In a previous column, I reported to you my new assignment to Washington, D.C., and then to Baghdad, Iraq.
My assignment as soil and water policy adviser to the Iraqi Minister of Agriculture is 13 months long and will begin soon.
The “soon” part is a guess. I am moving through the mandatory tasks of preparing for overseas work as a foreign services officer (FSO). For instance, there are two clearances that must be obtained – security and medical. A secret security clearance through the Department of State is valid for 10 years. Mine was completed just over two years ago, so that task is already completed. The medical clearance for worldwide assignments, also through the State Department, is valid for two years only. Mine has expired, so I have filled out a request for continuance, based on no change in medical conditions. I buttressed my case by having a third-class pilot’s medical certificate, a requirement necessary so that I can legally fly my small-engine airplane with passengers aboard. I am waiting for an answer as of this writing.
The next step will be scheduling my training at the Foreign Services Institute (FSI) in Arlington, Virginia. This training is administered by the U.S. State Department for all FSOs working overseas; attendance is mandatory. The training, which is three weeks long, prepares us for the cultural and physical challenges of working overseas as well as with some introductory language skills. My 10-month experience in Afghanistan and my dozen or so short-term trips in other parts of the world have already given me some insight. The FSI training builds on that. I’ll write a future column or two about my work in Arlington.
Shortly after completing my FSI training, I board a commercial airplane for either Jordan or Kuwait and then take a military aircraft into Baghdad for my yearlong work at the U.S. Embassy.
For the balance of this article, I am writing about a fundamental concept all FSOs keep in mind as we complete our assignments – the rule of law.
As you listen to diplomats talk about their work, efforts, success and, yes, their failures, you’ll hear them mention the rule of law. The term has multiple meanings, but we may merge these into the following general statement: Rule of law is based on the premise that no person, regardless of stature, position, social status, religion, sex, color or any other divisive metric is above the law. The premise is based on the Greek model and was further made more concrete by the Stoics. The concreteness was later manifested in the Magna Carta developed in England. Its essence is elegant: The law is king rather than the king is law. Thomas Paine in Common Sense wrote: “The world may know, that so far as we approve of monarchy, that in America the law is king. For as in absolute governments the King is law, so in free countries the law ought to be King; and there ought to be no other.”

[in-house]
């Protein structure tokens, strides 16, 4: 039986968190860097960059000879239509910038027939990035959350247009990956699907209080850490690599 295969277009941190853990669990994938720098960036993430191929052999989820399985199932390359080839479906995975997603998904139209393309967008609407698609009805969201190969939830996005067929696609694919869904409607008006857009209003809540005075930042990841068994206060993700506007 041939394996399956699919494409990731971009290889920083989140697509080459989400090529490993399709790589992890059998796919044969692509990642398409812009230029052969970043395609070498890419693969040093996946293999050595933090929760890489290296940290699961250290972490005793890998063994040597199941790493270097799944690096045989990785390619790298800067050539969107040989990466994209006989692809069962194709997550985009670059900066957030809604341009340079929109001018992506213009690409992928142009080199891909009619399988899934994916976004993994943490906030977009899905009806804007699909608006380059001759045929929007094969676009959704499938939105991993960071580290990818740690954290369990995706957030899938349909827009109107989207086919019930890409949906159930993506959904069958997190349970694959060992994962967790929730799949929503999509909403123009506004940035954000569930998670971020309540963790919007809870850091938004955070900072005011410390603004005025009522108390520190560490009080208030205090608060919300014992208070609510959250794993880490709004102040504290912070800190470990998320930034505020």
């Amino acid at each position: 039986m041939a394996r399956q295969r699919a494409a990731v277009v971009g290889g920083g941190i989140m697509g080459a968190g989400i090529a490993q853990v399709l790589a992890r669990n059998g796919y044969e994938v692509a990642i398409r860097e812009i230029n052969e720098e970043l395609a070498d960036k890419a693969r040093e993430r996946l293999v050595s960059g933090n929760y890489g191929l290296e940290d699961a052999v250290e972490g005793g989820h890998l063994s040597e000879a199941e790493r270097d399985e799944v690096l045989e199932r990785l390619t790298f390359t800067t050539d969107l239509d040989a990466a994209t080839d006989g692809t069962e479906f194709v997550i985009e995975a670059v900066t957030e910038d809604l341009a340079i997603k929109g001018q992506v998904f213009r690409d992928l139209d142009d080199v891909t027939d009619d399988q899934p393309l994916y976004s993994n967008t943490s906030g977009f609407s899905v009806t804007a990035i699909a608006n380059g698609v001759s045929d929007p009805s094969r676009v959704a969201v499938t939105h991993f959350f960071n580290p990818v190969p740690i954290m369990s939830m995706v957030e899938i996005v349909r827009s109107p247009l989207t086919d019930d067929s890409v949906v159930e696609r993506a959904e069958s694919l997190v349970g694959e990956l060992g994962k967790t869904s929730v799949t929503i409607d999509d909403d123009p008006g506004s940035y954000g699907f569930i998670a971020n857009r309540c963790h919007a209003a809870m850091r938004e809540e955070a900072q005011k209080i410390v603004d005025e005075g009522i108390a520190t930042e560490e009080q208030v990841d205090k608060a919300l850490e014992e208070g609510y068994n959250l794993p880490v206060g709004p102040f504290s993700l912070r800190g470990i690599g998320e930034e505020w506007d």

In the U.S. the rule of law includes checks and balances between three branches of government – the executive, legislative and judicial. The rule of law must be applied uniformly, be accessible to everyone and provide due process for those accused of civil and criminal offense. Thus, arbitrary acts of state authority based on the powerful exercising of indiscriminate lawlessness degrade society and human rights.
History is full of examples. Yet we know that until the rule of law is established or at least is a work in progress, we have a society, nation or culture that has failed or will fail. The rule of law is antagonistic towards authoritarian or totalitarian rulers. It is antagonistic towards weak governments that encourage corruption and secret control. Therefore a government must be transparent, it must be free and independent of the press and it must encourage the democratization of free expression of descent and discord, in so far as no civil or criminal laws are violated. We may disagree, but we may not physically harm each other.
Elections are the cornerstone of rule of law. The vote of one as a participant in civil society counts. The vote of one president or king counts the same as a vote of one laborer or dissenter Private property rights are frequently a huge challenge in much of the world. The rule of law establishes the respect for private property and the legal framework for contracts and agreements. It embodies equal treatment of all people based on agreed upon laws that are applied to everyone. They are established in a constitution and are implemented in a civil society as basic human rights.
For elected officials, the rule of law means they put the interests of those they serve ahead of their own self-serving interests. That means that no elected official is above the law. A free press, unencumbered and objective, helps keep them accountable. Yet at times we find elected officials have let us down. They have taken advantage of position, power and authority to skirt the laws of man, which violates the rule of law.
Many of us grew up in homes with parents embedding the Golden Rule into our childhood: “Treat others as you would have them treat you.” Therefore, as I enter another chapter of overseas work, I will remember the words of the Golden Rule, and I will always do what I can to think about moving the Iraqi people towards an entrenched and embodied state dependent on the rule of law for survival. To do otherwise fails to move an institution towards democratic reform. This, then, is our mission and our calling to serve and transform Iraq into a functioning democratic country. PD